On 13 November 2013 17:20, meekerdb <meeke...@verizon.net> wrote:
> On 11/12/2013 8:08 PM, LizR wrote:
> On 13 November 2013 17:03, meekerdb <meeke...@verizon.net> wrote:
>> On 11/12/2013 7:28 PM, LizR wrote:
>> On 13 November 2013 16:19, Richard Ruquist <yann...@gmail.com> wrote:
>>> Simple. Shooting yourself with a gun or whatever means you use to end
>>> your life in one universe does not guarranttee that you do not grow in all
>>> other universes. Unless the laws of physics differ across the multiverse,
>>> which I understand to be incorrect, your copies will grow old and die in
>>> every universe.
>> I think it would help if you put your comment beneath whatever you were
>> replying to. :)
>> However, assuming I understand what you're saying I will attempt a
>> The laws of physics don't *mandate* growing old and dying, they just
>> make it overwhelmingly likely. But in a multiverse everything happens, even
>> incredibly unlikely things...
>> That's another dubious popularization. Certainly weird things can
>> happen in a QM world. But *everything*? There are still conservation laws,
>> superselection rules, limited speed of signaling. Repeating measurement
>> doesn't produce "every" value, it produces the same eigenvalue as before.
>> Many QM processes are deterministic in one world, c.f.
>> I apologise for my over hasty phraseology. I meant to say everything
> that is physically possible happens - i.e. all physically possible outcomes
> of each (apparently probabalistic) quantum event. I didn't mean to imply
> that *physically impossible* things happen (and it would have been nice
> if you'd done me the courtesy of thinking that perhaps that was what I
> meant, rather than assuming that "oh, she must be spouting dubious
> popularisations!" as you appear to have done.)
> Sorry. Didn't mean to offend. But it's a point that bothers me about a
> lot of these "everything" theories. Yes, they only mean everything that is
> possible - but that could be a big hole in theory when you start to talk
> about really strange things. For example, holographic theory (combined
> with QM) limits the amount of information within a Hubble radius. It's not
> immediately obvious whether that prohibits some evolution of the quantum
> state or not, but it's plausible that it does.
Sorry for overreacting. Obviously one has to go to the equations and see
what they say. In the case of quantum mechanics I believe they say that any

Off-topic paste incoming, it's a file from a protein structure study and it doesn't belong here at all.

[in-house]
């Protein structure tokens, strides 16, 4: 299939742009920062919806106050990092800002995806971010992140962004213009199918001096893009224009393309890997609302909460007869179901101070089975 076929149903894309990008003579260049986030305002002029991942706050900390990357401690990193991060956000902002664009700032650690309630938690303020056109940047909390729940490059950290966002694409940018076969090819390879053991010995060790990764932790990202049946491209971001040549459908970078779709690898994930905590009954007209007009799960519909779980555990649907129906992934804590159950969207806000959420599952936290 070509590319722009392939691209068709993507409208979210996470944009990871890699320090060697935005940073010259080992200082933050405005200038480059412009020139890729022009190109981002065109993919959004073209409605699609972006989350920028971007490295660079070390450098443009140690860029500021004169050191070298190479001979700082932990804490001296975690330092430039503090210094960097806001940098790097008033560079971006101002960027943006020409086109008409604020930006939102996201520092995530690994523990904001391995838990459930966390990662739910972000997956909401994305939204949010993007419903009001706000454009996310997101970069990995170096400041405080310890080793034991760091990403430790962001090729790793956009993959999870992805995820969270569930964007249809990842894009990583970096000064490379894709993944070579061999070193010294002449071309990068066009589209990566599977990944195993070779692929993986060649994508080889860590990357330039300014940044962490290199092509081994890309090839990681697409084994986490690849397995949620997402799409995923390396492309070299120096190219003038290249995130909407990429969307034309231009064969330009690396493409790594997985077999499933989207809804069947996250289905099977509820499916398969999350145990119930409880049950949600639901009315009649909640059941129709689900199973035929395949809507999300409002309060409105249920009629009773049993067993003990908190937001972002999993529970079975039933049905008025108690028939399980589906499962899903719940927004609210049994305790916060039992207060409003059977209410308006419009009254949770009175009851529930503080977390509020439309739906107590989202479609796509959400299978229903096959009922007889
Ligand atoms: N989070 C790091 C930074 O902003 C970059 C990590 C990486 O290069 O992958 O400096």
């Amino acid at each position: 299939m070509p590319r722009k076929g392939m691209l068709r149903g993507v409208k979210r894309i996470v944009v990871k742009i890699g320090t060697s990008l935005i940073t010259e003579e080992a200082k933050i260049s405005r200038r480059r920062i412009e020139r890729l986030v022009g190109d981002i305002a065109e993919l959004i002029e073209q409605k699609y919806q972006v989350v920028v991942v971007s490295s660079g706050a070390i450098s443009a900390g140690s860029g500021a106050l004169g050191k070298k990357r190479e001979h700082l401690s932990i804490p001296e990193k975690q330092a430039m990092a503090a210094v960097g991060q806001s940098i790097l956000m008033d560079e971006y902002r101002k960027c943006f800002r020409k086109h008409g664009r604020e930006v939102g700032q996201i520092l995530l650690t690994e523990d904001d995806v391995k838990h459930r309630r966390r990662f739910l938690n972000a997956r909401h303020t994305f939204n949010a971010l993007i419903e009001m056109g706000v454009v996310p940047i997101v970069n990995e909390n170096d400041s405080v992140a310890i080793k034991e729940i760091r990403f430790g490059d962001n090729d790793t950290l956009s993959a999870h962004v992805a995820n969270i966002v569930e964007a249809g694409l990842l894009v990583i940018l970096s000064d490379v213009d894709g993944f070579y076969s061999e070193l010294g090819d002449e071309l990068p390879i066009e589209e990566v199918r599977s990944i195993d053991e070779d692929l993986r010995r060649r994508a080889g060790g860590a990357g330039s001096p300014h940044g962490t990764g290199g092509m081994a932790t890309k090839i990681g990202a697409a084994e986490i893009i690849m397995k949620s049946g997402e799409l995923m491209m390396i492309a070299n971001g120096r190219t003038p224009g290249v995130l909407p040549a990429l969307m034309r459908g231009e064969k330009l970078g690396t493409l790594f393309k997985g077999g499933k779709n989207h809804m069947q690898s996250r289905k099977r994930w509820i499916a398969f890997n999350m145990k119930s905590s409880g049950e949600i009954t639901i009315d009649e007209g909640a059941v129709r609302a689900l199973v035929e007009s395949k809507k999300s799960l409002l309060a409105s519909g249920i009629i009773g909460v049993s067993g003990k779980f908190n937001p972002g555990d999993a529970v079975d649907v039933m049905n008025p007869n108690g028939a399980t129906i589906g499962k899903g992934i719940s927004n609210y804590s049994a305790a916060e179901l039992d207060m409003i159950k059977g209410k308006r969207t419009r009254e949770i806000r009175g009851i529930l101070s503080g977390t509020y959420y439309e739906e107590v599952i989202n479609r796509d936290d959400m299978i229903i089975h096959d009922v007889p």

interaction has a continuum of outcomes, so we're immediately dealing with
infinity. David Deutsch has been known to talk about "Harry Potter
universes" in which magic appears to work thanks to quantum uncertainty, so
it seems to me that if you take the multiverse seriously you have an
incredible range of outcomes - none of which violate the various
conservation principles, but some - an infinitesimal sliver - which appear
to. So for example, it's possible that in tiny parts of the multiverse
objects spontaneously materialise from quantum fluctuations - a teapot in
orbit between Earth and Mars, say.
This isn't something I feel very comfortable with, to be honest. Like Blaise
Pascal's "The eternal silence of these infinite spaces terrifies me", I
feel - to say the least - frightened just contemplating the possibility
that everything (including me) is replicated infinitely. It is such a
mind-boggling idea that it seems to utterly dwarf anything I can possibly
do, or even think. Everything has been thought already, an infinite number
of times. Any fiction I may invent has happened somewhere (an infinite
number of times). It's quite - daunting.
Holographic theory indicates that the amount of entropy in a given volume
is less than the entropy of a black hole of the same radius, which I
believe is proportional to the surface area of that black hole. But wasn't
that result contradicted by the recent discovery that there isn't a
granularity to space larger than some minute fraction of the Planck size?
Excuse me I have to go and lie down...
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